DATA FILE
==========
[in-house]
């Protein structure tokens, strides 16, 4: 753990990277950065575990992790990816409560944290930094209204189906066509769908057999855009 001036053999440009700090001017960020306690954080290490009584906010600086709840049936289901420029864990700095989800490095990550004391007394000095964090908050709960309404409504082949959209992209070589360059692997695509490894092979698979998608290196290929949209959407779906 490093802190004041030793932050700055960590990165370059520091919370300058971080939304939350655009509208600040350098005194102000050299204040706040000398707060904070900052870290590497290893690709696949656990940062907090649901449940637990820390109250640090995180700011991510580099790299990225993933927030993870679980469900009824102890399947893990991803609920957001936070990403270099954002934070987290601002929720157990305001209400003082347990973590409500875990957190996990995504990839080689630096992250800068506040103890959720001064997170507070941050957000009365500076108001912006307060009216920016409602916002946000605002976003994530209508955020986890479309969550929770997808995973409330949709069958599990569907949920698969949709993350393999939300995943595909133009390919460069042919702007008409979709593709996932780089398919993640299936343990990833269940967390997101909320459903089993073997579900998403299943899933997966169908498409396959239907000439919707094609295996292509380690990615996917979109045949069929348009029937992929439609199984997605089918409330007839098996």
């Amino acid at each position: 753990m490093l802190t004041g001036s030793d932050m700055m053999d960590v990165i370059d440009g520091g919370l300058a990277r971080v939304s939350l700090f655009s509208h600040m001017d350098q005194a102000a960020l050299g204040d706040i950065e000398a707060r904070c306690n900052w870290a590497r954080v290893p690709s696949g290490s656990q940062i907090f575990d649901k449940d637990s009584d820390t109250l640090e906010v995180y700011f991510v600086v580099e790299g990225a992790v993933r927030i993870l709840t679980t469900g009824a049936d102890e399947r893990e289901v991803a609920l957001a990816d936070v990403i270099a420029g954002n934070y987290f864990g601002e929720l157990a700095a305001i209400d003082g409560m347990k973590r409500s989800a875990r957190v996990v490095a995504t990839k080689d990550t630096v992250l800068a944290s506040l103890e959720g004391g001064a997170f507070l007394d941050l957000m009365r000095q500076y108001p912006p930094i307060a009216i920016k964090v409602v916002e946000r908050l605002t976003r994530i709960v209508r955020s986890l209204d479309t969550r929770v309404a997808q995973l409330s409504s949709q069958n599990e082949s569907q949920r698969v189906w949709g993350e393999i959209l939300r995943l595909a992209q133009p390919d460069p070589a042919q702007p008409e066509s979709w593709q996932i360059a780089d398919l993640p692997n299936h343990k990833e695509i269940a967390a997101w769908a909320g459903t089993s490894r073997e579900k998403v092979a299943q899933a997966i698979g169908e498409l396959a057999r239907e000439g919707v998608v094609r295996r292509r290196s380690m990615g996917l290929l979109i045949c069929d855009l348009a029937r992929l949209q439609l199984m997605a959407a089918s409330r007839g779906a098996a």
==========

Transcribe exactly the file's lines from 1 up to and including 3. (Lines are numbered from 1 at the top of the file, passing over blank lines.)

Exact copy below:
[in-house]
């Protein structure tokens, strides 16, 4: 753990990277950065575990992790990816409560944290930094209204189906066509769908057999855009 001036053999440009700090001017960020306690954080290490009584906010600086709840049936289901420029864990700095989800490095990550004391007394000095964090908050709960309404409504082949959209992209070589360059692997695509490894092979698979998608290196290929949209959407779906 490093802190004041030793932050700055960590990165370059520091919370300058971080939304939350655009509208600040350098005194102000050299204040706040000398707060904070900052870290590497290893690709696949656990940062907090649901449940637990820390109250640090995180700011991510580099790299990225993933927030993870679980469900009824102890399947893990991803609920957001936070990403270099954002934070987290601002929720157990305001209400003082347990973590409500875990957190996990995504990839080689630096992250800068506040103890959720001064997170507070941050957000009365500076108001912006307060009216920016409602916002946000605002976003994530209508955020986890479309969550929770997808995973409330949709069958599990569907949920698969949709993350393999939300995943595909133009390919460069042919702007008409979709593709996932780089398919993640299936343990990833269940967390997101909320459903089993073997579900998403299943899933997966169908498409396959239907000439919707094609295996292509380690990615996917979109045949069929348009029937992929439609199984997605089918409330007839098996």
């Amino acid at each position: 753990m490093l802190t004041g001036s030793d932050m700055m053999d960590v990165i370059d440009g520091g919370l300058a990277r971080v939304s939350l700090f655009s509208h600040m001017d350098q005194a102000a960020l050299g204040d706040i950065e000398a707060r904070c306690n900052w870290a590497r954080v290893p690709s696949g290490s656990q940062i907090f575990d649901k449940d637990s009584d820390t109250l640090e906010v995180y700011f991510v600086v580099e790299g990225a992790v993933r927030i993870l709840t679980t469900g009824a049936d102890e399947r893990e289901v991803a609920l957001a990816d936070v990403i270099a420029g954002n934070y987290f864990g601002e929720l157990a700095a305001i209400d003082g409560m347990k973590r409500s989800a875990r957190v996990v490095a995504t990839k080689d990550t630096v992250l800068a944290s506040l103890e959720g004391g001064a997170f507070l007394d941050l957000m009365r000095q500076y108001p912006p930094i307060a009216i920016k964090v409602v916002e946000r908050l605002t976003r994530i709960v209508r955020s986890l209204d479309t969550r929770v309404a997808q995973l409330s409504s949709q069958n599990e082949s569907q949920r698969v189906w949709g993350e393999i959209l939300r995943l595909a992209q133009p390919d460069p070589a042919q702007p008409e066509s979709w593709q996932i360059a780089d398919l993640p692997n299936h343990k990833e695509i269940a967390a997101w769908a909320g459903t089993s490894r073997e579900k998403v092979a299943q899933a997966i698979g169908e498409l396959a057999r239907e000439g919707v998608v094609r295996r292509r290196s380690m990615g996917l290929l979109i045949c069929d855009l348009a029937r992929l949209q439609l199984m997605a959407a089918s409330r007839g779906a098996a």